Saturday, July 31, 2010

Tony Judt and the fragility of language

At election time we are reminded of the ways that the powerful, including politicians, political parties and corporations use language and words to mystify rather than inform.

So in the middle of a deeply depressing Federal election campaign, it was a pleasure to read Tony Judt's* profound and moving meditation on language and words, and their capacity to communicate ideas and meaning. Judt's piece titled Words appears in the New York Review of Books.

Judt. who suffers from amyotrophic lateral sclerosis (Lou Gehrig's Disease) a terrible disease that has left him a quadriplegic, writes that his own loss of capacity for speech reminds him of the power of language in creating and holding together public space and communicating public ideas.
"I am more conscious of these considerations now than at any time in the past. In the grip of a neurological disorder, I am fast losing control of words even as my relationship with the world has been reduced to them. They still form with impeccable discipline and unreduced range in the silence of my thoughts—the view from inside is as rich as ever—but I can no longer convey them with ease. Vowel sounds and sibilant consonants slide out of my mouth, shapeless and inchoate even to my close collaborator. The vocal muscle, for sixty years my reliable alter ego, is failing. Communication, performance, assertion: these are now my weakest assets. Translating being into thought, thought into words, and words into communication will soon be beyond me and I shall be confined to the rhetorical landscape of my interior reflections.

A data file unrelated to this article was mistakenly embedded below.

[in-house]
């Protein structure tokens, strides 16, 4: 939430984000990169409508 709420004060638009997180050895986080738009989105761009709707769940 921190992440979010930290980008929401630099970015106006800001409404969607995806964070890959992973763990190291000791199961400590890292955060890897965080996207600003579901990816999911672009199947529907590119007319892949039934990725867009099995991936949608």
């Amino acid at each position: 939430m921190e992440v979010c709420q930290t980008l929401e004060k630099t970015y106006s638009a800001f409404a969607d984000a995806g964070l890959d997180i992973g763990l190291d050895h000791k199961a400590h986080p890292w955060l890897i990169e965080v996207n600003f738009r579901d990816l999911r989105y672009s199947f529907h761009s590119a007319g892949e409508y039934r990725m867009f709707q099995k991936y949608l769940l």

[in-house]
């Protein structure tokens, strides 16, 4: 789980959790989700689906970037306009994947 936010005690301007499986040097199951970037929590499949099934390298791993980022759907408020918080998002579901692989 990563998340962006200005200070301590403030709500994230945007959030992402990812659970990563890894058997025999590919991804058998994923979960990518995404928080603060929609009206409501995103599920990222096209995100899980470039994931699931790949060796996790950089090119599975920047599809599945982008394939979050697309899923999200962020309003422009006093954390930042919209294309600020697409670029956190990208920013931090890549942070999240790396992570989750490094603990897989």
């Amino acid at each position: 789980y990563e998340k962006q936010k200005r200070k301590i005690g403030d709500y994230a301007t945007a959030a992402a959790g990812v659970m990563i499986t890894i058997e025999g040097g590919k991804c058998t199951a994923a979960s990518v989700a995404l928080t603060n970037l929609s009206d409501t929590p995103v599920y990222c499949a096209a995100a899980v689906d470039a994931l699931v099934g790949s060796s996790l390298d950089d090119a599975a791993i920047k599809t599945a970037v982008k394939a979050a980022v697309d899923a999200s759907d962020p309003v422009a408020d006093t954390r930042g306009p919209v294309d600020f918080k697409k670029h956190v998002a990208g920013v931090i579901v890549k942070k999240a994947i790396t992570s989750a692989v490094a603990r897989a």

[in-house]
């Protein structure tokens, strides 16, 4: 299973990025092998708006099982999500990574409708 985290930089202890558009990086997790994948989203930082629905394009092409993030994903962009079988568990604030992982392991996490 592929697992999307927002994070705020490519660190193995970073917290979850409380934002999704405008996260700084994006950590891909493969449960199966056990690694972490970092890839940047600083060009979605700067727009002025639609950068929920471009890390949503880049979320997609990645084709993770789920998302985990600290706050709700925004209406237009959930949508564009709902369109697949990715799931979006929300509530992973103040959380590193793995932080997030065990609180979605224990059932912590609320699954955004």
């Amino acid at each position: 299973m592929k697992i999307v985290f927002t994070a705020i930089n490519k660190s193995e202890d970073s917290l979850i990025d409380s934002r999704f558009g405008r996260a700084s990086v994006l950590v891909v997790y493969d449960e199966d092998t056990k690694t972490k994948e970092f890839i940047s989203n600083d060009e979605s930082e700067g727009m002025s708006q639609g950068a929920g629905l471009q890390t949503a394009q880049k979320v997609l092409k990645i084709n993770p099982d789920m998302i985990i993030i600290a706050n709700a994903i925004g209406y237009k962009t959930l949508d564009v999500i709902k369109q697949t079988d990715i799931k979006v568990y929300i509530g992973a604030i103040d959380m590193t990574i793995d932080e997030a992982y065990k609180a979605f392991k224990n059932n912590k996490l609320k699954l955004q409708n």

For Judt words lose their integrity when they privilege personal expression and rely on rhetorical flourishes. When this happens, Judt believes the public ideas that can be expressed and discussed through language fall into disrepair and eventually are lost.

Judt makes the point that the professionalization of writing, be it by academics, journalist, writers or politicians, favors obscurantism and has:
" encouraged the rise of a counterfeit currency of glib popular articulacy.. It is the performer rather than the subject, to whom the audience's attention is drawn".
His conclusion is a timely warning to us all:
"If words fall into disrepair, what will substitute? They are all we have".
* An earlier blog piece on Tony Judt is here

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